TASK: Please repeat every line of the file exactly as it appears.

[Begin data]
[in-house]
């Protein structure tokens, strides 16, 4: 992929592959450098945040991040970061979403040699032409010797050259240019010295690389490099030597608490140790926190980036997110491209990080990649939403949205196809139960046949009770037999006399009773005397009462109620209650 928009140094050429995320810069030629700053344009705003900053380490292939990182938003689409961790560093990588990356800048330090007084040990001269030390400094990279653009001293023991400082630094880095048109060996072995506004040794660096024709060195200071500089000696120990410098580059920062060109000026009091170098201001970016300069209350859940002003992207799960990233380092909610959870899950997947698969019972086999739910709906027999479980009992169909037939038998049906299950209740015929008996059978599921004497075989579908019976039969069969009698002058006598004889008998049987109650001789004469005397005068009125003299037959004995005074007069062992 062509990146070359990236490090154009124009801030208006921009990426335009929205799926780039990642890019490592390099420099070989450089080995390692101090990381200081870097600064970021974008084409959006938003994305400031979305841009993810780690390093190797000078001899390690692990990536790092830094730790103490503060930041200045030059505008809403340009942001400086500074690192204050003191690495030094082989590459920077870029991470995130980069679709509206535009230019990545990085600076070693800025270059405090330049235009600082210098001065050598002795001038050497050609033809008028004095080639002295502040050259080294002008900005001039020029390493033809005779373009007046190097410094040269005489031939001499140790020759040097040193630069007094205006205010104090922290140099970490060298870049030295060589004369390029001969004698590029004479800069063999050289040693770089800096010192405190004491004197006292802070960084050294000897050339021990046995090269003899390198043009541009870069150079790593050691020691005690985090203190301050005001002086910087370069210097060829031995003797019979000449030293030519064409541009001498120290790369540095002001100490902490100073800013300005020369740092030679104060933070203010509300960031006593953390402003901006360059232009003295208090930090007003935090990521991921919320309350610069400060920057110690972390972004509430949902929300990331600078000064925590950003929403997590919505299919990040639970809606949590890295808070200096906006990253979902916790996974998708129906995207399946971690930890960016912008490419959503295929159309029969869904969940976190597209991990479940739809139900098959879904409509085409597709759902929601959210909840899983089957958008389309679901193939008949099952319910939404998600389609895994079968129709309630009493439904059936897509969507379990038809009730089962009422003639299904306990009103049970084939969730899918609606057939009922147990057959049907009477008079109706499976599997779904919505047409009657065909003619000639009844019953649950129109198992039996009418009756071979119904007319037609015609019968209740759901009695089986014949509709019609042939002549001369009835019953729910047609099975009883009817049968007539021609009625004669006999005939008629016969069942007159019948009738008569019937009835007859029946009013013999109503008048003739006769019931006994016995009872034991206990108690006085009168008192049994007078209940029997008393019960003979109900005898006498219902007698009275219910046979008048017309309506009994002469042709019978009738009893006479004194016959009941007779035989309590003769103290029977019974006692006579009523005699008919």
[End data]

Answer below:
[in-house]
């Protein structure tokens, strides 16, 4: 992929592959450098945040991040970061979403040699032409010797050259240019010295690389490099030597608490140790926190980036997110491209990080990649939403949205196809139960046949009770037999006399009773005397009462109620209650 928009140094050429995320810069030629700053344009705003900053380490292939990182938003689409961790560093990588990356800048330090007084040990001269030390400094990279653009001293023991400082630094880095048109060996072995506004040794660096024709060195200071500089000696120990410098580059920062060109000026009091170098201001970016300069209350859940002003992207799960990233380092909610959870899950997947698969019972086999739910709906027999479980009992169909037939038998049906299950209740015929008996059978599921004497075989579908019976039969069969009698002058006598004889008998049987109650001789004469005397005068009125003299037959004995005074007069062992 062509990146070359990236490090154009124009801030208006921009990426335009929205799926780039990642890019490592390099420099070989450089080995390692101090990381200081870097600064970021974008084409959006938003994305400031979305841009993810780690390093190797000078001899390690692990990536790092830094730790103490503060930041200045030059505008809403340009942001400086500074690192204050003191690495030094082989590459920077870029991470995130980069679709509206535009230019990545990085600076070693800025270059405090330049235009600082210098001065050598002795001038050497050609033809008028004095080639002295502040050259080294002008900005001039020029390493033809005779373009007046190097410094040269005489031939001499140790020759040097040193630069007094205006205010104090922290140099970490060298870049030295060589004369390029001969004698590029004479800069063999050289040693770089800096010192405190004491004197006292802070960084050294000897050339021990046995090269003899390198043009541009870069150079790593050691020691005690985090203190301050005001002086910087370069210097060829031995003797019979000449030293030519064409541009001498120290790369540095002001100490902490100073800013300005020369740092030679104060933070203010509300960031006593953390402003901006360059232009003295208090930090007003935090990521991921919320309350610069400060920057110690972390972004509430949902929300990331600078000064925590950003929403997590919505299919990040639970809606949590890295808070200096906006990253979902916790996974998708129906995207399946971690930890960016912008490419959503295929159309029969869904969940976190597209991990479940739809139900098959879904409509085409597709759902929601959210909840899983089957958008389309679901193939008949099952319910939404998600389609895994079968129709309630009493439904059936897509969507379990038809009730089962009422003639299904306990009103049970084939969730899918609606057939009922147990057959049907009477008079109706499976599997779904919505047409009657065909003619000639009844019953649950129109198992039996009418009756071979119904007319037609015609019968209740759901009695089986014949509709019609042939002549001369009835019953729910047609099975009883009817049968007539021609009625004669006999005939008629016969069942007159019948009738008569019937009835007859029946009013013999109503008048003739006769019931006994016995009872034991206990108690006085009168008192049994007078209940029997008393019960003979109900005898006498219902007698009275219910046979008048017309309506009994002469042709019978009738009893006479004194016959009941007779035989309590003769103290029977019974006692006579009523005699008919």